ArtsAutosBooksBusinessEducationEntertainmentFamilyFashionFoodGamesGenderHealthHolidaysHomeHubPagesPersonal FinancePetsPoliticsReligionSportsTechnologyTravel


Updated on March 29, 2012

The capital of Brazil, the city of Brasilia was inaugurated on 21 April 1960. Situated 933 km north-west of Rio de Janeiro, the former capital, Brasilia, a planned modern city, lies in the Federal District, which covers an area of 5864 km2 in the highlands of central Brazil. Located at the headwaters of the Parana River, Brasilia has an elevation of 900 meters above sea level. It enjoys a dry, mild climate and was formerly a cattle raising and mining area.

The site of Brasilia was selected after an extensive study of the topography and natural resources of the area and construction was commenced in 1957. The airport had first priority as, until proper roads were constructed building materials had to be flown in. The two men largely responsible for the city's design were Lucio Costa, the city planner, and Oscar Niemeyer, the celebrated architect. The layout of the city is based on two intersecting axes- one curved, the other straight. The curved axis is the main transport artery and is largely residential, with blocks of apartment buildings containing shops and essential services. The straight axis, which is 8 km long and 240 km wide, and which is delineated by the Avenida Monumenta, contains administrative, commercial and industrial sections.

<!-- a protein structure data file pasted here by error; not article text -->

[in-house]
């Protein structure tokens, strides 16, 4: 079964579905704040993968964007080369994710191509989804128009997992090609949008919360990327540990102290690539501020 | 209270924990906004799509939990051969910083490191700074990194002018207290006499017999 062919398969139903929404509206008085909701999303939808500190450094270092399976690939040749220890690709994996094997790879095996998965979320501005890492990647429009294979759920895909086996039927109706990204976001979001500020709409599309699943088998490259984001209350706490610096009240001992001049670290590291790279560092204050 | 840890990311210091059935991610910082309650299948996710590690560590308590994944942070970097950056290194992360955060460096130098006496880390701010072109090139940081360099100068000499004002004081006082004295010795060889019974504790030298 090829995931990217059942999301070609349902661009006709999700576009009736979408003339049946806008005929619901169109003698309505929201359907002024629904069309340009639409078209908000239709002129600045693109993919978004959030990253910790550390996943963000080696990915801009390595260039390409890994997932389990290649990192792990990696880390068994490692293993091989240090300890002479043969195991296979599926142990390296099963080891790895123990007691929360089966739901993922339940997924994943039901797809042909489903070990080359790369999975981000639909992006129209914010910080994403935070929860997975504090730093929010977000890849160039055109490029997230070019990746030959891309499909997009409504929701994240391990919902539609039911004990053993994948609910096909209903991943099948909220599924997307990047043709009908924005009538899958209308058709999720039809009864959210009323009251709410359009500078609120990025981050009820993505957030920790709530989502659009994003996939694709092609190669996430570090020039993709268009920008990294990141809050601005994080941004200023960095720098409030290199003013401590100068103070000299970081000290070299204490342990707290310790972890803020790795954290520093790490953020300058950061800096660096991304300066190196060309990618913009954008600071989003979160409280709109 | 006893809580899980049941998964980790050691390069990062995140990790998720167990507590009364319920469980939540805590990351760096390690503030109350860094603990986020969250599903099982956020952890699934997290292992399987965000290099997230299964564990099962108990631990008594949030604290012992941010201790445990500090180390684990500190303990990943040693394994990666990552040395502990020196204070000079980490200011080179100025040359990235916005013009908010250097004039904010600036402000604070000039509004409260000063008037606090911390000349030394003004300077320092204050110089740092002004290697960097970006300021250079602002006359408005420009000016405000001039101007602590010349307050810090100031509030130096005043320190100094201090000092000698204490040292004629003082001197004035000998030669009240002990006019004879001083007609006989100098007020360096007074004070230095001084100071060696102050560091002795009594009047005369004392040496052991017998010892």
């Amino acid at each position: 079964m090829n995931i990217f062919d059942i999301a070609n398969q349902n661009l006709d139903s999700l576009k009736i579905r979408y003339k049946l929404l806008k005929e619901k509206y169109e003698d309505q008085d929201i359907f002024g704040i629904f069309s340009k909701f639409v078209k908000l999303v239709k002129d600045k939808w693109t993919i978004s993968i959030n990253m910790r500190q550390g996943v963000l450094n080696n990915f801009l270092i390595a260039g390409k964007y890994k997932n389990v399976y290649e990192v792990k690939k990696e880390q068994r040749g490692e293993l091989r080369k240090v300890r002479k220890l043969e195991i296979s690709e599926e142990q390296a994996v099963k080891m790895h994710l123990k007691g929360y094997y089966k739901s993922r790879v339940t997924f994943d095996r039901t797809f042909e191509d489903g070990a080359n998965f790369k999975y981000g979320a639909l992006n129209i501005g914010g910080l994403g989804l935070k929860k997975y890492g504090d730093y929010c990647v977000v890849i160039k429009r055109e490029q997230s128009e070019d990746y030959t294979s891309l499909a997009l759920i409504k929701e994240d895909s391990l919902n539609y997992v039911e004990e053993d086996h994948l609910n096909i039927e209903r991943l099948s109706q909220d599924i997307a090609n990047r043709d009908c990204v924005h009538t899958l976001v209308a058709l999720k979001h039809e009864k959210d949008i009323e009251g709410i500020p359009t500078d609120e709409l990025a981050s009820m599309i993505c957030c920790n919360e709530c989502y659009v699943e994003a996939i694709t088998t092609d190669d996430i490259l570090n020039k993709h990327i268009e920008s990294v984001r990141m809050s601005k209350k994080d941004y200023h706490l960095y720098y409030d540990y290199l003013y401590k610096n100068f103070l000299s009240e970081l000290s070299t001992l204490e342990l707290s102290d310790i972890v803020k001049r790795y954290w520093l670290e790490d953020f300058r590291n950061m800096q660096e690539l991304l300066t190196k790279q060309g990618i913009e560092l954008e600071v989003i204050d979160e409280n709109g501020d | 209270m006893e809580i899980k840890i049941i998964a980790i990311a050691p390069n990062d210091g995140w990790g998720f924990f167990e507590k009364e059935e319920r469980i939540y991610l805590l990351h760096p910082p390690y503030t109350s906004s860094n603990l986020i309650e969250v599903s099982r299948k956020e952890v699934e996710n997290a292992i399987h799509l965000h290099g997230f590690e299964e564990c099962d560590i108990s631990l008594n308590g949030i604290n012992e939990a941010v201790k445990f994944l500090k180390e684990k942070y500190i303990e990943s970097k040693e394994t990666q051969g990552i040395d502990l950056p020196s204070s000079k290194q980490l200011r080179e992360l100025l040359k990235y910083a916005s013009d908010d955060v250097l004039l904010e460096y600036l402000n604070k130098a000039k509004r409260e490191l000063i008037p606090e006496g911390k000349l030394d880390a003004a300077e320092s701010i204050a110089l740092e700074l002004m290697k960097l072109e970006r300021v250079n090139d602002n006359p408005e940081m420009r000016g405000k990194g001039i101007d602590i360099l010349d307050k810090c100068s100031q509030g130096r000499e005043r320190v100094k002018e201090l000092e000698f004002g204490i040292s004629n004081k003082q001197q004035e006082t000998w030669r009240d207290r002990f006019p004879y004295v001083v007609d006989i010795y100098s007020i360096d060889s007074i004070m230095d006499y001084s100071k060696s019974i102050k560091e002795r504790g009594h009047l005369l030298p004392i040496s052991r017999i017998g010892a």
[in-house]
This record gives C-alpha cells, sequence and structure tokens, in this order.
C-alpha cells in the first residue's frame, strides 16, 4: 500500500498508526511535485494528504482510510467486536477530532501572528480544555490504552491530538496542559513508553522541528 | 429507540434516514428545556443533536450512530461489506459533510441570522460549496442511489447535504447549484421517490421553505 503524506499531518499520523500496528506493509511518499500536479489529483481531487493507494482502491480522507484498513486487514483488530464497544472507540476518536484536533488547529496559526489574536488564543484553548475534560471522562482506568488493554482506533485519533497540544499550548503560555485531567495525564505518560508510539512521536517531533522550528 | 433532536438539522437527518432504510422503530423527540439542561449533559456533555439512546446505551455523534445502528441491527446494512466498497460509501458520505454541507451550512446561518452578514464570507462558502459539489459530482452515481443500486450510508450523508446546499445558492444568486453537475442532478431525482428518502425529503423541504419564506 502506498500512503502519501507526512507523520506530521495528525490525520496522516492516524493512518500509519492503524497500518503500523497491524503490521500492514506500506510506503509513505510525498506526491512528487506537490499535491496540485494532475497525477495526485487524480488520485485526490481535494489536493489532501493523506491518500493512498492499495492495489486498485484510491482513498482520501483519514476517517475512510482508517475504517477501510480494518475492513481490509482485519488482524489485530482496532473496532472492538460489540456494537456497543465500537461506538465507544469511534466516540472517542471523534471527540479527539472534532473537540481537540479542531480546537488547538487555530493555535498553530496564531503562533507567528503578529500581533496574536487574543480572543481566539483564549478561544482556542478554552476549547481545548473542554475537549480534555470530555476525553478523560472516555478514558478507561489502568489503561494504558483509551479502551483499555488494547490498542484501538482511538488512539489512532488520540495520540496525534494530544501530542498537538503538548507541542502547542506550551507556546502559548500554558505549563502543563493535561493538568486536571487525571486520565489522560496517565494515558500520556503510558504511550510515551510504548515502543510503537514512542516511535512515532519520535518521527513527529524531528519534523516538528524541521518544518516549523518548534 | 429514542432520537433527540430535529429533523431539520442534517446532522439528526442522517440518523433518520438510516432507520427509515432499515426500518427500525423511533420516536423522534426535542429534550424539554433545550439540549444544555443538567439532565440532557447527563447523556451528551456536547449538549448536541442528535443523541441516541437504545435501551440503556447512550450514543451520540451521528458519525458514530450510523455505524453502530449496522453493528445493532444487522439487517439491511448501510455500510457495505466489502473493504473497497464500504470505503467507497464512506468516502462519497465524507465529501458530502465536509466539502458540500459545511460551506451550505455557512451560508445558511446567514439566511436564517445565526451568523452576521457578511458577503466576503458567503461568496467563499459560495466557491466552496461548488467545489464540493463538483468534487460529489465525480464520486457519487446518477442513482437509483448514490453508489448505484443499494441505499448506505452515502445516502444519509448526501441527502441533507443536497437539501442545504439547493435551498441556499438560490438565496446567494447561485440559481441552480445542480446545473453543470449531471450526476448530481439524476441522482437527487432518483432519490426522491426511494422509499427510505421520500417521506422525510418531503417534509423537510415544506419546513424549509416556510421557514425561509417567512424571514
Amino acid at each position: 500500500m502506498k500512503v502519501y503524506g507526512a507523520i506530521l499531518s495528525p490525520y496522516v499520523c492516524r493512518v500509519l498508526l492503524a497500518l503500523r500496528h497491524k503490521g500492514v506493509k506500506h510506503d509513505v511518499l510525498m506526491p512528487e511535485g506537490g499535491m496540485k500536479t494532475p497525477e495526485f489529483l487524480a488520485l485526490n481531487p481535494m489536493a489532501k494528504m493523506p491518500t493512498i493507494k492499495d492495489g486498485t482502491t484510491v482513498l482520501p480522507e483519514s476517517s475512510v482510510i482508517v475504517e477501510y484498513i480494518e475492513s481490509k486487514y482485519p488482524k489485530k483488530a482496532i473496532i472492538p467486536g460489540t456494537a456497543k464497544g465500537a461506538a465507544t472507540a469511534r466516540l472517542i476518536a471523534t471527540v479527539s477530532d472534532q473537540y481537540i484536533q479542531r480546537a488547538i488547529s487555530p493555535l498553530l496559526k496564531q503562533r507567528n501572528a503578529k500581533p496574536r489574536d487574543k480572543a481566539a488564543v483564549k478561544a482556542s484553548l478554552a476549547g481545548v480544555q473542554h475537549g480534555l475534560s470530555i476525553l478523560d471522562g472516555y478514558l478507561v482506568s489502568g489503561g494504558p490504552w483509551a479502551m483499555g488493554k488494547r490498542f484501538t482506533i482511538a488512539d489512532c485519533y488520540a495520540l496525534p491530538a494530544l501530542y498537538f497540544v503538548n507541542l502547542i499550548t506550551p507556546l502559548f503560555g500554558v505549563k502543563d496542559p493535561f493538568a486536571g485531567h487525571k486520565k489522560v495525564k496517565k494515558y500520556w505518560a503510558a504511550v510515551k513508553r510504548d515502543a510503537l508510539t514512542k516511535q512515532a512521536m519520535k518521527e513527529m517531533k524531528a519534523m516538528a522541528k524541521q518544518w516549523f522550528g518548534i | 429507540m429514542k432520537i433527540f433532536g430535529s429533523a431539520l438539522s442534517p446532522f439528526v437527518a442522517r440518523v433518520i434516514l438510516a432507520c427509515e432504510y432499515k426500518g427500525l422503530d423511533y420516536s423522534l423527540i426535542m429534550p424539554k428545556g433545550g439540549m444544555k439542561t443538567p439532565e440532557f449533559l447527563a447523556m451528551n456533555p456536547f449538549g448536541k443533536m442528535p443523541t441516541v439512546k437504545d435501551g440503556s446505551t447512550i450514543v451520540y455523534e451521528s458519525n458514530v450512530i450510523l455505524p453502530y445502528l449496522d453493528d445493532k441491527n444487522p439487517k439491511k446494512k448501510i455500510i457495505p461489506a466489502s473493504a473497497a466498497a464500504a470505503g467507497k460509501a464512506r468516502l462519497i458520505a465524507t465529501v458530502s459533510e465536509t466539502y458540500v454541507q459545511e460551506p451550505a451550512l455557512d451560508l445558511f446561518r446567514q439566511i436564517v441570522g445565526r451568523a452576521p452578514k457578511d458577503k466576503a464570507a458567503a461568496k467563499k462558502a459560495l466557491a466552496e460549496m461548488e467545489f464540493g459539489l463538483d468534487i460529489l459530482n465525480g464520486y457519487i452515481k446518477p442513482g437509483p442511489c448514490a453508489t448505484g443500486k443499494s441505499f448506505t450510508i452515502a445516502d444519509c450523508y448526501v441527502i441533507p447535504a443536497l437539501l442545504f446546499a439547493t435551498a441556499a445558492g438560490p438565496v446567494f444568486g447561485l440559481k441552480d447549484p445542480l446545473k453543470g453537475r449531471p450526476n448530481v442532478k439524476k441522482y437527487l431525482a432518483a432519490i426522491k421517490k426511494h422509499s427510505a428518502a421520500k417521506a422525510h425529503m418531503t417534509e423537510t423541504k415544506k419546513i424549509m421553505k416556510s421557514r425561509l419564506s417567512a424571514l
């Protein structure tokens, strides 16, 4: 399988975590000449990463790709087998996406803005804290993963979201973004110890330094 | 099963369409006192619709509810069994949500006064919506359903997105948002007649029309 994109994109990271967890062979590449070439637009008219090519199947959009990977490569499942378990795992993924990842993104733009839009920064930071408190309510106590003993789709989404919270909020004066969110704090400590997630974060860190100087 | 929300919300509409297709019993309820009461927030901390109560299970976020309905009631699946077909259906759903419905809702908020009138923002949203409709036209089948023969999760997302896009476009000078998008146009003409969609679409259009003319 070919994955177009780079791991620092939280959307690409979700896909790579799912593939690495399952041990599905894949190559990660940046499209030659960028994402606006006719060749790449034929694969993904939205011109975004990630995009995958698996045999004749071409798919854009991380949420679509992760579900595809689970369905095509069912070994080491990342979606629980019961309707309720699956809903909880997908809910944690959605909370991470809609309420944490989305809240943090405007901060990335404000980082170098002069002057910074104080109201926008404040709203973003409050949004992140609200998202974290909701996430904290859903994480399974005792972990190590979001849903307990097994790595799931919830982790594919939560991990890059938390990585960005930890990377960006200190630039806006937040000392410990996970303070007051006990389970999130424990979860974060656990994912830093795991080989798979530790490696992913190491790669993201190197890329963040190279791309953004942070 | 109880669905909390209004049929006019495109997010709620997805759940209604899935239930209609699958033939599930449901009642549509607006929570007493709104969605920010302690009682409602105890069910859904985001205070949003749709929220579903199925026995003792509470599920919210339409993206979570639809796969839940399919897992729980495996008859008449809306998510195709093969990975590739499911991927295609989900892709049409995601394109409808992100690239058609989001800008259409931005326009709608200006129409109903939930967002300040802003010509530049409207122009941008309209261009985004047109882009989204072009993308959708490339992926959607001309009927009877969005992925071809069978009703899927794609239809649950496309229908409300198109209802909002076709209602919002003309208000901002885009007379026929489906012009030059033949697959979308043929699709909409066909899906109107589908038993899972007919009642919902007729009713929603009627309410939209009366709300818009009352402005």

The triangular Placa dos Tres Poderes (Plaza of the Three Powers) is situated at one end and contains the executive, legal and judicial branches of government. An artificial lake surrounds the central area and the marble Alvorada Palace, Palace of the Dawn), the president's residence, is situated on its shore. Beside the lake stands a shrine to St John Bosco, an Italian priest who, on 30 August 1883, prophesied that a great civilization would arise near the present site.

The history of Brasilia dates from 1889, when Brazil became a republic. In its new constitution there was a clause recommending the building of a new inland capital to integrate the northern and southern regions of the country and open up the interior, a popular idea since colonial times. President Juscelino Kubitschek (1956-1961) was responsible for instigating the project. The site was selected and a commission was formed to finance and build the new capital city. Although its main function is administrative Brasilia supports some industry, largely concerned with building materials, furnishings, publishing and printing.

The population has increased from 141,700 in 1960 to 2,562,963 in 2010. There is much speculation as to the value of this ultra-modern, expensively built city, but it has definitely played a part in boosting the economy and generating migration into Brazil's interior.


This website uses cookies

As a user in the EEA, your approval is needed on a few things. To provide a better website experience, uses cookies (and other similar technologies) and may collect, process, and share personal data. Please choose which areas of our service you consent to our doing so.

For more information on managing or withdrawing consents and how we handle data, visit our Privacy Policy at:

Show Details
HubPages Device IDThis is used to identify particular browsers or devices when the access the service, and is used for security reasons.
LoginThis is necessary to sign in to the HubPages Service.
Google RecaptchaThis is used to prevent bots and spam. (Privacy Policy)
AkismetThis is used to detect comment spam. (Privacy Policy)
HubPages Google AnalyticsThis is used to provide data on traffic to our website, all personally identifyable data is anonymized. (Privacy Policy)